8/10
BEYOND THE WORDS
18 November 2020
Warning: Spoilers
Although it is true that Le fils de Joseph presents specific features of comedy - Vincent's entanglement sneaking into his father's office, his friend's curious business, the jokes with Joseph ...-, we should not take it just as that : Green's cinema is for thinking. Among other things, because that path the only thing that leads us is to wait for two hours for the joke that never comes and to endure the disturbing gaze of some Sims who do nothing to make us like them.

In fact, a first one already justifies the initial statism of the characters who, like Vincent, find themselves empty in the absence of a father figure. In addition, the beautiful final scene makes explicit the change of the character, who cannot help but smile when he sees Joseph hug his mother, Marie. In Les fils de Joseph, Eugéne Green uses a typical plot to tell us about the mystery of things and their meaning behind the perceptible.

In this sense, Green also divides the story into five Christian-themed acts - three stories from the Old Testament and two from the Gospels. The first of them, The Sacrifice of Abraham, shows the clash between Marie -María, mother of Jesus Christ- and son, fruit of the absence of the father; in the second, El Calf de Oro, we see the egotistical and libertine character of Oscar Pormenor; in The Sacrifice of Isaac, the myth is reversed: Vincent tries to sacrifice his father; in El Carpintero, Vincent and Joseph -José, Sr.- establish father-child relationships; and in The Flight into Egypt, mother and son follow Joseph to Normandy. As we can see, Green extends the meaning to what we perceive at first.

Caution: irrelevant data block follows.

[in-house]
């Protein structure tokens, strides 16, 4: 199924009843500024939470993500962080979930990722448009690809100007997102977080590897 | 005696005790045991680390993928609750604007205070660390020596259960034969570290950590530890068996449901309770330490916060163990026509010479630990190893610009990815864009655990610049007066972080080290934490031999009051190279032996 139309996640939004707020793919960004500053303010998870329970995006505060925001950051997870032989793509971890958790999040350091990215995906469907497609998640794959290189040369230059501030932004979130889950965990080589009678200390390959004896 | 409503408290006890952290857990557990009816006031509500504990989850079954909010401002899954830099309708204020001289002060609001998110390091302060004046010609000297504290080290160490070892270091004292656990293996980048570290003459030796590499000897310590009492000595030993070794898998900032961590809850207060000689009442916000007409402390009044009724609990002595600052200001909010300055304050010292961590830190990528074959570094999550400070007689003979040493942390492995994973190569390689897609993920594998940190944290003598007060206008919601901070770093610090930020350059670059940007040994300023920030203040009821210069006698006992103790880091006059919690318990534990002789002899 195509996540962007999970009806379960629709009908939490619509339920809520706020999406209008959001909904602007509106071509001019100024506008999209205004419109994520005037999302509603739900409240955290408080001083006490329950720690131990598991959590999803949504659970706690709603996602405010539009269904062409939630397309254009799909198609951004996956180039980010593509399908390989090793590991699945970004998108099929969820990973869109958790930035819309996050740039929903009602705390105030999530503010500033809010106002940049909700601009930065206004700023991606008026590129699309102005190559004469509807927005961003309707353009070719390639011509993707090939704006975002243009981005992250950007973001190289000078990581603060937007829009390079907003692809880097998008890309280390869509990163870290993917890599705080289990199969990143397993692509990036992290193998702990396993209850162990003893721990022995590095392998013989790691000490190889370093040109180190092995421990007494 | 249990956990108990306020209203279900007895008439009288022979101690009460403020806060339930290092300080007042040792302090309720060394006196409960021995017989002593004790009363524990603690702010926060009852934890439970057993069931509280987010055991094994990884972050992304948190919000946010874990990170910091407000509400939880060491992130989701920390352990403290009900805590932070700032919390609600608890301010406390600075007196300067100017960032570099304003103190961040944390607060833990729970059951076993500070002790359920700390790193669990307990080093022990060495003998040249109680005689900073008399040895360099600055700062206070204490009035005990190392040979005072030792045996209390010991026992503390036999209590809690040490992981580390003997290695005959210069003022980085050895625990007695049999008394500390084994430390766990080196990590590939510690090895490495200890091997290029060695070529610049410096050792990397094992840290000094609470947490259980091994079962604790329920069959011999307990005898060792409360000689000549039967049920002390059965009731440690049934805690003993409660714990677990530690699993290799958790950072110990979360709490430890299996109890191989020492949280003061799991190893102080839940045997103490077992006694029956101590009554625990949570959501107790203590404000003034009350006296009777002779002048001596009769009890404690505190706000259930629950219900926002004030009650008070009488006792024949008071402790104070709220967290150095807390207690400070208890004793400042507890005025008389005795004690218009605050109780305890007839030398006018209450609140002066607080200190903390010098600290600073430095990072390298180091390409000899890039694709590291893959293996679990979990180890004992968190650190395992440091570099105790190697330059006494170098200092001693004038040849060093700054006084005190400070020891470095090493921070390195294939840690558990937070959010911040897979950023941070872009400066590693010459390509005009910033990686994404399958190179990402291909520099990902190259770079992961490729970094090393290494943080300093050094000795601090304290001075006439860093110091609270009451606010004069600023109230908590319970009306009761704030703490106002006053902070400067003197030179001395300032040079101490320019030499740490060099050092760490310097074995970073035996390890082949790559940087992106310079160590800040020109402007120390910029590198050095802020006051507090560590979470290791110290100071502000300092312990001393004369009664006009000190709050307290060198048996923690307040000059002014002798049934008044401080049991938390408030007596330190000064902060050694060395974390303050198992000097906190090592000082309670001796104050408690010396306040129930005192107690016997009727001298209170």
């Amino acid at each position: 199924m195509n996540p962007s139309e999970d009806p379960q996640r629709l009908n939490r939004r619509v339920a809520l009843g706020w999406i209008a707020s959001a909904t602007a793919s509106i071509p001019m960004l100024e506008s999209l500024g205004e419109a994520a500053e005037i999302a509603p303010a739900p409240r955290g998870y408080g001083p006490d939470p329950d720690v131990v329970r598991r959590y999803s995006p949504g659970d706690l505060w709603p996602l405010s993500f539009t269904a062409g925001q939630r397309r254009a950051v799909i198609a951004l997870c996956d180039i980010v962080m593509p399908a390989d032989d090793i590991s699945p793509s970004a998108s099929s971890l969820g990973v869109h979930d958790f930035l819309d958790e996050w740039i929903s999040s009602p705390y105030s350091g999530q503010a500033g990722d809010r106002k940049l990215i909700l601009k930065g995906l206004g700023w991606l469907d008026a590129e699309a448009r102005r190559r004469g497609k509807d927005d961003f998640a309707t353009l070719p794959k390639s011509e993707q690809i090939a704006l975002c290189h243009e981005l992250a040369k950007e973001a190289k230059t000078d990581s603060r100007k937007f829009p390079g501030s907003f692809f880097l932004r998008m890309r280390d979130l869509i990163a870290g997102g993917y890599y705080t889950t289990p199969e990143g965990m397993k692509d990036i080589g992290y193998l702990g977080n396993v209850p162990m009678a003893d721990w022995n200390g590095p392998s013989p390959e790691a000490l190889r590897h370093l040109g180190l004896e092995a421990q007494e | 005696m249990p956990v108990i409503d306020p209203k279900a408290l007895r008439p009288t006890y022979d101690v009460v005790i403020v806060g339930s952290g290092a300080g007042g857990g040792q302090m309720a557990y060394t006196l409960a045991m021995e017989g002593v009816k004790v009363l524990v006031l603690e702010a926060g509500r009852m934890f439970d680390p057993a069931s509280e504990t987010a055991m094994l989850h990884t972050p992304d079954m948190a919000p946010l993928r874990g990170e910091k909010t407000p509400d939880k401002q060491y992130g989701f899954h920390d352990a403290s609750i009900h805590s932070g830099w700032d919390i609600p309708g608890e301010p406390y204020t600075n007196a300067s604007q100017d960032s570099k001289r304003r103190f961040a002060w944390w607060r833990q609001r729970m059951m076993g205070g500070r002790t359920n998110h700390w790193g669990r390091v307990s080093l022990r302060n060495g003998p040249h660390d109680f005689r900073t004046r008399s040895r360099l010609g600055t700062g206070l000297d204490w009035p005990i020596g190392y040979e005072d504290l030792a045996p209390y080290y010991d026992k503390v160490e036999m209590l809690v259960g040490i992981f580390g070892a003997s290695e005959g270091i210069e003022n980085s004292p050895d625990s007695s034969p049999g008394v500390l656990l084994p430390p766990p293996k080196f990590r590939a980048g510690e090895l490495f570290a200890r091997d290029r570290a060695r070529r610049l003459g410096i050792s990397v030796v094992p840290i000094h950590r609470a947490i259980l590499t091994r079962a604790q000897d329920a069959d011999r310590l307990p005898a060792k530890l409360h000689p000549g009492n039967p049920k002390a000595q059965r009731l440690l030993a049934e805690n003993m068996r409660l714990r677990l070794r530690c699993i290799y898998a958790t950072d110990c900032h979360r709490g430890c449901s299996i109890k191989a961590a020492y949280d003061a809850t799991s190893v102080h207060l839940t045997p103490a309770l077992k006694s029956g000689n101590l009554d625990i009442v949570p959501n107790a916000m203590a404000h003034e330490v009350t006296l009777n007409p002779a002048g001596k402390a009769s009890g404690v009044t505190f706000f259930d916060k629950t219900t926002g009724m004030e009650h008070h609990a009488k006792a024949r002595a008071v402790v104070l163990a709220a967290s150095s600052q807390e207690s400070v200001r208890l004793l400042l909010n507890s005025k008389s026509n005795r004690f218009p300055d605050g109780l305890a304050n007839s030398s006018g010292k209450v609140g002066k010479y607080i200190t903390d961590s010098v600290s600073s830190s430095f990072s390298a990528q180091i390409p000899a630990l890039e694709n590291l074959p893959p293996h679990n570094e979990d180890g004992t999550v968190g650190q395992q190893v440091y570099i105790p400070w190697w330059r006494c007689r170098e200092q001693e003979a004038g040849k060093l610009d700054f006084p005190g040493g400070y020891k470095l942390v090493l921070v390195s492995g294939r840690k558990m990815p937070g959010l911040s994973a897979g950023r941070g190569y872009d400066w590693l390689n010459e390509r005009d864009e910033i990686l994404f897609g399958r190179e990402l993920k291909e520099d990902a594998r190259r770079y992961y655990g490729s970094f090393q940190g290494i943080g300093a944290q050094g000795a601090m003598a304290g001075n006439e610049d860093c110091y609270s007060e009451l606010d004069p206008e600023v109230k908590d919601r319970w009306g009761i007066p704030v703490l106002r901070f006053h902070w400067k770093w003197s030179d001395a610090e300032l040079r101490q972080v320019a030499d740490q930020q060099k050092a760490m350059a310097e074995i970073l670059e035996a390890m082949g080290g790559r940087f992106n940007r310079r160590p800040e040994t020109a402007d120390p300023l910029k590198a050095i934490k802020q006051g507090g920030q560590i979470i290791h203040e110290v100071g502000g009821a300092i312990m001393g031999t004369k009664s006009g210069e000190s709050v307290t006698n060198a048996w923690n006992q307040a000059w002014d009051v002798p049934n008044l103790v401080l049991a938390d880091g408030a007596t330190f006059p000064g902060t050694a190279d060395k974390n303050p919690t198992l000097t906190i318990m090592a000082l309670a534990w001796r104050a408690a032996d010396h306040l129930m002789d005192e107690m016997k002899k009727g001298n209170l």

This also carries over to the staging feature. Green, of dramaturgical origin, transfers his knowledge of the Baroque theater - see the use of candles - to the aesthetic composition of his films. In fact, the frontality of the shots and the rigidity of the actors generate a cold sensation on the surface of the shot, which has no other objective than to give special resonance to the words and the gazes of the characters. These meaningful words are called Parole, a term Green often refers to as the union of the mysterious, the sacred, and the material and real. The church singing scene is also an example. Perhaps neither of them understands Latin or knows the song - a mother's lament over the death of her child - but both are unintentionally influenced by the revealing effect of the music itself.

Therefore, it would be a sin to pigeonhole this movie simply as a Coming of age or one more "family reconciliation drama". Les fils de Joseph is a classic story embedded in a contemporary world that vindicates the importance of what words and images do not say: transcendence and the hidden. Through the game of intuition and revelation, Green conquers us with a way of understanding cinema, art and life. A revealing movie.
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